The technique used to create this distinctive style involves painting into a vase with clay pulp that turns black after the pieces of pottery are painted. Most of the designs are “painted” with temporary brushes in detail and the lines are cut into clay so the ship can show itself.

Miracles actually occur during the shooting process. At 800 ° C, the flower vase turns red-orange and then at 950 ° C, with ventilation closed in the kiln to help release oxygen, the vase turns black. Open the vents at the final stage and the vase is returned to red orange thanks to the return of oxygen, except the “painted” part that remains black. As I said, it’s magic (or science).


As in the development of pottery, the Greeks finally focused on the great figurative work on their sculptures. In addition, sculptures are produced in various forms including art, public memorials, temple offerings, and more. Let’s divide their contribution to the history of sculpture in three stages: Archaic, Classical, and Hellenistic. As with this whole article, there is more history, and we will explain it.

Archaic statue

Perhaps inspired by Egypt and Mesopotamia, these figurative works were carved with stone. The most common subjects are young men who stand tall, a girl wrapped in cloth, and a woman sitting. Although rough in terms of accuracy compared to later work, even these figures show a greater understanding of anatomy than any other era at this point in history. Like other cultures, many works are interwoven with religious leaders.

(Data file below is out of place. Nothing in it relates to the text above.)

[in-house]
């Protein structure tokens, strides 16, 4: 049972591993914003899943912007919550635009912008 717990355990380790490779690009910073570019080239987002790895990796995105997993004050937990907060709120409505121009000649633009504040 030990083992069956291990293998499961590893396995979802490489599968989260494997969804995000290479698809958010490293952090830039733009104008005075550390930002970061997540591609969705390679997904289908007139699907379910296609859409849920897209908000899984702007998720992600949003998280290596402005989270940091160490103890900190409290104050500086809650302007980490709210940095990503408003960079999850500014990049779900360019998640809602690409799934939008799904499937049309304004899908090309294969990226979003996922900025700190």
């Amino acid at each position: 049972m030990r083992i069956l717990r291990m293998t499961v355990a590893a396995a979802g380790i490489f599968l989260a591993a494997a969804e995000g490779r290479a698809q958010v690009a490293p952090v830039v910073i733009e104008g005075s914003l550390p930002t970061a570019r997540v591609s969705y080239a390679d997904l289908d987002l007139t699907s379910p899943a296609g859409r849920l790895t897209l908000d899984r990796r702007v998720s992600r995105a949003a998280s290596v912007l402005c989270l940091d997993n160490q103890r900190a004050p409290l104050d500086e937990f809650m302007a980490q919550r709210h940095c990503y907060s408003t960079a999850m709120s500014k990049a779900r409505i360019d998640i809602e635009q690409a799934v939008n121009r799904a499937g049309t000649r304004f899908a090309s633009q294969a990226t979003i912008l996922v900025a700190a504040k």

Statue of Kleobis and Biton. Image Source

Because their God mostly looks human, sculptures can focus on the human body in great detail without the idea of ​​focusing on humanity as the subject of art as opposed to the idea of ​​worship. Such attitudes will be seen in other cultures, and in fact there is never something you see reflected in Ancient Greece.

Classic sculpture

This period is often referred to as revolutionary for the skills of the Greek sculptors. Anatomical proportions are correct, and the body is softened and realistic, although idealized (so many six packs – the statue fits). This is a big change between humans: “Is it made of bronze?”

Help. National Archaeological Museum in Athens. Image Source